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Stop beating about the Bush

The Indian financial markets experienced their own Black Friday with the Bombay Sensitive Index experiencing its third worst drop in a single day and the dollar exchange rate breaking the Rs 50 barrier.

india Updated: Oct 24, 2008 21:56 IST

The Indian financial markets experienced their own Black Friday with the Bombay Sensitive Index experiencing its third worst drop in a single day and the dollar exchange rate breaking the Rs 50 barrier.

New Delhi will, with reason, blame a general negative sentiment across the world regarding emerging markets. However, the Reserve Bank of India (RBI) cannot escape blame given the tepidity of its mid-term annual monetary review. The Finance ministry will argue there was no need for any radical moves in the review as the government has infused Rs 185,000 crore of liquidity into the system this month alone.

This is to miss the point: at times of economic volatility, policymakers need to go beyond textbook responses and enter the psychological realm of managing market expectations. The market expected a reduction in key interest rates and was startled when these failed to materialise. Shocks to an ailing system are exactly what the doctor did not order. Credibility takes years to accumulate but can be consumed in a matter of weeks. This is doubly true in finance. Sadly, the finance ministry and RBI have frittered away much credibility by enacting piecemeal policies and embellishing them with set speeches. One has only to consider how the RBI began crisis-fighting with three successive cash reserve ratio cuts, losing the impact one large cut would have had and leaving an impression of indecision. Unsurprisingly those cuts and their successors have produced only temporary surges in the markets.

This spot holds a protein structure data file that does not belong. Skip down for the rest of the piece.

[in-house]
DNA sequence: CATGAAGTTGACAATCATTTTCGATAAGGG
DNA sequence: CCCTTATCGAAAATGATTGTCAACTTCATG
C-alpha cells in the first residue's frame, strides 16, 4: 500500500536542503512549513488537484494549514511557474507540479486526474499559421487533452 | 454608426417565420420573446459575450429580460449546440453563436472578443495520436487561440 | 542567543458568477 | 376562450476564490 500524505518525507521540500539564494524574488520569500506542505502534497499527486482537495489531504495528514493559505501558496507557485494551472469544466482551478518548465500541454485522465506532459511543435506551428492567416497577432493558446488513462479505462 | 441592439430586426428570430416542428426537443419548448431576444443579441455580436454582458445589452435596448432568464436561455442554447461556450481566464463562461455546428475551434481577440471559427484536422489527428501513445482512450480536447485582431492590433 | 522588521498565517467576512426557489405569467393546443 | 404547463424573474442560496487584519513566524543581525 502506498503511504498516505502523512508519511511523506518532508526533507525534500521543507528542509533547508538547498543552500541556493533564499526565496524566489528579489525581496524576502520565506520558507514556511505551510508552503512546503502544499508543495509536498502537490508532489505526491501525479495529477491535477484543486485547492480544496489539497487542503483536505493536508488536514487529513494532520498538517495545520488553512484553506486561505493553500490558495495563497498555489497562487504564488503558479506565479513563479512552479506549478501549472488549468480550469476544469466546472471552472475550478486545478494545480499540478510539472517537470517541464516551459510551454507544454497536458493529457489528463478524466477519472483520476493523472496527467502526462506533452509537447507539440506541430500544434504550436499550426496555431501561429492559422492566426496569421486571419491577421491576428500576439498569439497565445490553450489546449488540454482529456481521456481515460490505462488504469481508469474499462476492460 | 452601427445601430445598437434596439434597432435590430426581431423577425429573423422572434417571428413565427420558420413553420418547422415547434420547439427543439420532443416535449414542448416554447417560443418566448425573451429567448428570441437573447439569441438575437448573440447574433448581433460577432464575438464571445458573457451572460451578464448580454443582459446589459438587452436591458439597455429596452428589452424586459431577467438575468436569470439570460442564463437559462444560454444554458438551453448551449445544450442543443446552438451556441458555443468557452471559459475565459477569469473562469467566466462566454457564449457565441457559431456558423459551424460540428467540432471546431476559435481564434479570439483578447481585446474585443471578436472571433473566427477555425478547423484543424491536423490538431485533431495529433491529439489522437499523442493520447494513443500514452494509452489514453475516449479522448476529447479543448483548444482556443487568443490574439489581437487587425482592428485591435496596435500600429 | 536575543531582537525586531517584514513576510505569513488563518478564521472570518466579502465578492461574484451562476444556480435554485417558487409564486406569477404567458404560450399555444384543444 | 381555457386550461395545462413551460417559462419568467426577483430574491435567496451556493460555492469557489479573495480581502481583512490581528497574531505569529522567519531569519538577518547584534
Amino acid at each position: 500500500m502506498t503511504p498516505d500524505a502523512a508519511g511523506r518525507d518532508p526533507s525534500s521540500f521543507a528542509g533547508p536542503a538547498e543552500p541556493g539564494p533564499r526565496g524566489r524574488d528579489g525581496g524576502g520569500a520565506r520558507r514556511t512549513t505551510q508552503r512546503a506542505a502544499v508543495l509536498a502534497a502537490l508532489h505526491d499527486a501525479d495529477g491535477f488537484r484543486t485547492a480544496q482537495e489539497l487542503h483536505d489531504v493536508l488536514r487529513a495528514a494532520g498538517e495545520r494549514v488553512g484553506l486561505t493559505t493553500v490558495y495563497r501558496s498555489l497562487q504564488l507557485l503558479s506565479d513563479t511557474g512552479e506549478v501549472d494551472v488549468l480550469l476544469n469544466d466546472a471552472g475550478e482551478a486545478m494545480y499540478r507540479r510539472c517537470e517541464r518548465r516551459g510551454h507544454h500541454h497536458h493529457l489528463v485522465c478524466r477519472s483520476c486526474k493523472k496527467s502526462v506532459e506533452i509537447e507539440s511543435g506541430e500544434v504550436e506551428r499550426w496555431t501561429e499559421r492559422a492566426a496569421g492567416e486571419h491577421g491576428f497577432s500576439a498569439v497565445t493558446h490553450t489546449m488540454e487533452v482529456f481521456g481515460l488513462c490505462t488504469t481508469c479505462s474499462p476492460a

Prime Minister Manmohan Singh now needs to become far more vocal in enunciating policy. New Delhi must indicate it is no longer inflation fighting. Among the policies that should be placed under consideration are interest rate hikes, a nuts and bolts rollout of infrastructure projects that can actually be done and a crystal clear explanation of how the country will handle the surging dollar demand. Specific proposals to shore up rumour-hit sectors like real estate could also be tossed into the mix. What is needed is sweeping and decisive action. The purpose should be to generate a countershock of reassurance, to seek to make “sound fundamentals” a popular mindset rather than just a statistical conclusion.